Starsky heard an answering sound from the living room: half growl, half chirrup. A scruffy orange cat walked stiff-legged into the front hallway, yowling back at his mistress. Kathy went down on one knee to scratch his ears.

    "Come and meet him, David. He's an old fellow, almost sixteen, but he still thinks he's quite the fighter and hunter. Brings me little presents now and then, usually some poor lizard."

    Starsky stroked the cat's back. "Why do you call him Monster?"

    "I'm not sure who started that; might have been one of my old boyfriends. His real name is Promi. Short for Prometheus." When Starsky looked at her quizzically, she explained. "In Greek mythology, Prometheus was the hero who captured fire from the gods and brought it back for mortals. I was going through a literary phase when I named him." She rose and walked into the living room, gesturing for Starsky to join her. The cat followed them, weaving around their feet and bumping against Kathy's ankles.

    "You sound like Hutch," commented Starsky, as they sat on the couch. "Every once in a while he comes up with obscure things like that." He sighed. "I wonder how he's doin' out there."

    Kathy was amused. "David, he just left today. I'm sure everything is fine." She sat back, and turned slightly to get a better look at her date's face. "Do you always worry about him like this?"

    "No, not usually...but I don't usually let him go off by himself for two weeks like this. It's gonna get to me even worse before it's over." Starsky snorted. "Maybe it would be better if I felt like I was going to actually do something useful here while he's out there settin' up our cover."

    "You mean, helping Harold mess up my transmission doesn't sound useful enough?" asked Kathy with mock astonishment.

    "I think I'll spend a few hours down there tomorrow, but if it's okay with you I'd like to come by your office and go through the files on the cult. Maybe I can find some little bits that'll help me when I get out there." Starsky glanced at the Kit-Kat wall clock hanging by the window. "It's getting late, and you've got to work tomorrow." He rose. "I'd better get on back."

    Somewhat to his disappointment, Kathy did not urge him to stay, but she did walk him to the door. "Have a nice walk, David, and sleep well. Thanks for dinner. And thanks for breaking up the routine around here a little bit." She stood on tiptoe, kissed him lightly. "Don't steal any more roses, though. There's a fifty-dollar fine if you get caught."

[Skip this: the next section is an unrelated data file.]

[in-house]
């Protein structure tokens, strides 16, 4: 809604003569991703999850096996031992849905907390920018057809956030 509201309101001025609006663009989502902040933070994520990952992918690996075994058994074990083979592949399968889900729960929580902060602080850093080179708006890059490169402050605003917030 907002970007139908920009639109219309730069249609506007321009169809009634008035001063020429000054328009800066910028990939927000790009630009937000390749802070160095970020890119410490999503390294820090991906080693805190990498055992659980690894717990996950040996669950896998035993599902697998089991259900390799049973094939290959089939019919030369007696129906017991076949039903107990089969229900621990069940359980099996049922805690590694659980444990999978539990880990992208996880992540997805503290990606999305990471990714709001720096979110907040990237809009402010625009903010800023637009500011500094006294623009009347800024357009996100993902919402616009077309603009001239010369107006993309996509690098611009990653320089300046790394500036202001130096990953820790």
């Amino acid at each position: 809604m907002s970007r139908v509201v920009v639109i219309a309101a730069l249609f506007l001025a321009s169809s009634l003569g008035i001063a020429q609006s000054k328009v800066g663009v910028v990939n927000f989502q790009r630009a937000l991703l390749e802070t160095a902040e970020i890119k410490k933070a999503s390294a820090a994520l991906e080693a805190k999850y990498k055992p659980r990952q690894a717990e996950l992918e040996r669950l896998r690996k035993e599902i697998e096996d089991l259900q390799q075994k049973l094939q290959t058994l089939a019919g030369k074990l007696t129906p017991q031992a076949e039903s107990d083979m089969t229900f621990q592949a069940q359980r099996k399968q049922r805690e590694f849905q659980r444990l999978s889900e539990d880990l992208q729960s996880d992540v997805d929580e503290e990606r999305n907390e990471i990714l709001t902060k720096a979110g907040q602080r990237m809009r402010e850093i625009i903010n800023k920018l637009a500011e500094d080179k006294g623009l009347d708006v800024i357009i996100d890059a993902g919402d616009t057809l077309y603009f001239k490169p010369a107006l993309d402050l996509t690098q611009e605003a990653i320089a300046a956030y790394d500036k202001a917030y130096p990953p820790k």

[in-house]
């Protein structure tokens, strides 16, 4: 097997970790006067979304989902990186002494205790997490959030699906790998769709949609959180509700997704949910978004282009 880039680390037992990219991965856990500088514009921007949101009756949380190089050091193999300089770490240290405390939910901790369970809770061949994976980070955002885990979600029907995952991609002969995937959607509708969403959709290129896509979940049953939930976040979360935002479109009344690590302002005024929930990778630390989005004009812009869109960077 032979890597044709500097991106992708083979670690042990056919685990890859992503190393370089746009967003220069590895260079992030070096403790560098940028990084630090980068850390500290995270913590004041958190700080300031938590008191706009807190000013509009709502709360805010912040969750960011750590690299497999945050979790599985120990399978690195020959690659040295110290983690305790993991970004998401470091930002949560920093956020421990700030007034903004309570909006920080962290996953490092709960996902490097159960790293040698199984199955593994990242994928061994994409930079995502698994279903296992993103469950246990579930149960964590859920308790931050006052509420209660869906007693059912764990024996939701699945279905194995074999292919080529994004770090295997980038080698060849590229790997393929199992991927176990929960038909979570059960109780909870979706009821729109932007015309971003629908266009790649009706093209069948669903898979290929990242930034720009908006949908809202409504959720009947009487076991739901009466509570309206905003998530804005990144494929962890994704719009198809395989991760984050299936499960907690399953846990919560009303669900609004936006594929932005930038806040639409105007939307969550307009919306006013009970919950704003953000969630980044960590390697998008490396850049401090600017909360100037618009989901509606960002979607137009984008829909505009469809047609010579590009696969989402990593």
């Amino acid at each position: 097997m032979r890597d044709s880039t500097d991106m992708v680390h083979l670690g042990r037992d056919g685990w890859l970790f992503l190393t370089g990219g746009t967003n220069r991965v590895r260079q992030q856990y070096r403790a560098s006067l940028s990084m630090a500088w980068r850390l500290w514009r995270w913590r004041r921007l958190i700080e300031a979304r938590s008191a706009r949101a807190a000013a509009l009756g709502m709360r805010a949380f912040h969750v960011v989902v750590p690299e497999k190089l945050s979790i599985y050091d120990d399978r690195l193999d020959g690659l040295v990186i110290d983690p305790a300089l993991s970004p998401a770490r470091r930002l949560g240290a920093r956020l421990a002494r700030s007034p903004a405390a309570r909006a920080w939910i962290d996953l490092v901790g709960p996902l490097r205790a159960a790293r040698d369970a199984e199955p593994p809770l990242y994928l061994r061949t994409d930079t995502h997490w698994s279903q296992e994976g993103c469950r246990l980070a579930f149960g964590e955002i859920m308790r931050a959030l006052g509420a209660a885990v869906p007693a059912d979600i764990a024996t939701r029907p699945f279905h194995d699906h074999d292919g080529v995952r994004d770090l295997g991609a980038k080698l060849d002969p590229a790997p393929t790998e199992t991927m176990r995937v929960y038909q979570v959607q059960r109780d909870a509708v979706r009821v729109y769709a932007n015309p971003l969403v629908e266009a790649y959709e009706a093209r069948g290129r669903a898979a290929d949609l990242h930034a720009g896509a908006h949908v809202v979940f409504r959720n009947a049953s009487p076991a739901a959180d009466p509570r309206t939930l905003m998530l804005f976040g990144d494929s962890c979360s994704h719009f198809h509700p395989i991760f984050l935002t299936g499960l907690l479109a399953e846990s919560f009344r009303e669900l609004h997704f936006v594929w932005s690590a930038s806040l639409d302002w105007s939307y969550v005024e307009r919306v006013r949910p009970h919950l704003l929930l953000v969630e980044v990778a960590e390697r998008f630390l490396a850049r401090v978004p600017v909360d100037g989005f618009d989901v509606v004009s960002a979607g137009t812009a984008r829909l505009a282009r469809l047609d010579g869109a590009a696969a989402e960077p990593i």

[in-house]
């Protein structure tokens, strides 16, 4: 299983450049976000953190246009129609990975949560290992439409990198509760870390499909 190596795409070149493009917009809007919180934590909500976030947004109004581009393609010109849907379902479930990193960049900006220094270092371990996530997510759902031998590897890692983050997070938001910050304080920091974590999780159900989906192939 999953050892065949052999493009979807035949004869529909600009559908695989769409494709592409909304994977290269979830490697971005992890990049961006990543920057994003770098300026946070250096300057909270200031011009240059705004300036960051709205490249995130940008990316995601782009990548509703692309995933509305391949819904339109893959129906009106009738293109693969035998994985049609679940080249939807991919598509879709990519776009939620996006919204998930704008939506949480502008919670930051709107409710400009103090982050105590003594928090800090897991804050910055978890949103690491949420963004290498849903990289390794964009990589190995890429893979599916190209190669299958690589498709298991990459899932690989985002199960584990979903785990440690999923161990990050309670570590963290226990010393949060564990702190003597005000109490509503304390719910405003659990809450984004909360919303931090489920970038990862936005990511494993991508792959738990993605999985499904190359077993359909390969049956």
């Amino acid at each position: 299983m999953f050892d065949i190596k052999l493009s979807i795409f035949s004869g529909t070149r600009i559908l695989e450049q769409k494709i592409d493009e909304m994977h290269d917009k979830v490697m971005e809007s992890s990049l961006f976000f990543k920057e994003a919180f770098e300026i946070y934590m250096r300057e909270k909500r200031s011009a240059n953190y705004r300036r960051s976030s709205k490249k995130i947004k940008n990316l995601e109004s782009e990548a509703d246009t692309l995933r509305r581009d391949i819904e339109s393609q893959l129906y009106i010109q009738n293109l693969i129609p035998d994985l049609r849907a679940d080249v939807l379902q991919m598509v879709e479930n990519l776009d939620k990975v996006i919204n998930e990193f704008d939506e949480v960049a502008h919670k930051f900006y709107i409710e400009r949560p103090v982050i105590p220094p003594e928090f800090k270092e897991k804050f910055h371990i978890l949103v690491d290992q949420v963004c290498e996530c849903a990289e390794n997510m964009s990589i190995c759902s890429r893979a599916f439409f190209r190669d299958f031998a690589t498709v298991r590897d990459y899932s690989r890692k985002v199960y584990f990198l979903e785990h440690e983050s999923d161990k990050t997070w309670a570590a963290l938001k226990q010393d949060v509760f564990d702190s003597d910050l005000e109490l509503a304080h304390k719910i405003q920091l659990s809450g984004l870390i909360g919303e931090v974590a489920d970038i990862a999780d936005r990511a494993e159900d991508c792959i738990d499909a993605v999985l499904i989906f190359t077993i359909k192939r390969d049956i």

Hutch was awakened at an early hour by the sounds of the other men in the bunkhouse, preparing for their day.

    There was an old-fashioned basin and pitcher at one end of the room, and he could hear sounds of splashing and shaving as well as the thump of heavy boots on the wood floor. It struck Hutch as somewhat odd, however, that he heard none of the joking banter and good-natured grumbling that he would have expected from more than a dozen boys and young men getting ready at such an unearthly hour. Such serious people, he thought to himself. Maybe I'm just so used to Starsky's clowning around. Reluctantly, he climbed from the warm bed and dressed.

    After a communal and silent breakfast of oatmeal and fruit, Hutch walked to the building he had come to think of as "ranch headquarters." This was a smaller structure that served both as living quarters for Brother Benjamin and his family, who seemed to be the cult leader, and as an office for the ranch's financial affairs. There, he was interviewed briefly by the elder and his wife, Sister Ruth.

    "I think we'll use you both in the dairy and in the school," concluded Brother Benjamin. "You're well educated, and we always need help teaching the young ones their letters. But they've got the week off right now to help with planting. Go to Sister Hannah in the dairy, and she'll show you your duties."

    Thus dismissed, Hutch found his way to the dairy, having been shown the building the previous day. The Temple kept goats, but no milk cows, and Brother Jacob had told him that the group made their own cheese and yogurt with the resulting milk. Hutch stuck his head inside the clean little building. "Hello?"

    "Come in," answered a low voice. Hutch did so, and was surprised to see a young woman in front of him. For some reason, he had been expecting another Sister Ruth--stout, middle-aged and brisk. The dairy mistress appeared to be in her mid-twenties and had none of Sister Ruth's bustling mannerisms.

    "My name is Ken. I've just been admitted as a seeker. Are you Sister Hannah?"

    She nodded, green eyes meeting his only for an instant before she looked demurely away. She was of medium height, and slender, with dark blonde hair coiled under a white kerchief. "I am."

    Hutch cleared his throat. "I've been assigned to help you, I guess. If...if that's okay with you."

    Her eyes widened in surprise. "That will be nice. I haven't had a helper for the last few weeks, since...." She trailed off. "Have you ever worked in a dairy before?"

    Hutch gave her what he hoped was a winning smile. "No, but I'm a fast learner, and I'm sure you'll be an excellent teacher."

    Sister Hannah blushed and looked away again. "No, I'm not a very good teacher, but the work isn't difficult." She took a deep breath. "Come. Let me show you what we do."

Part 7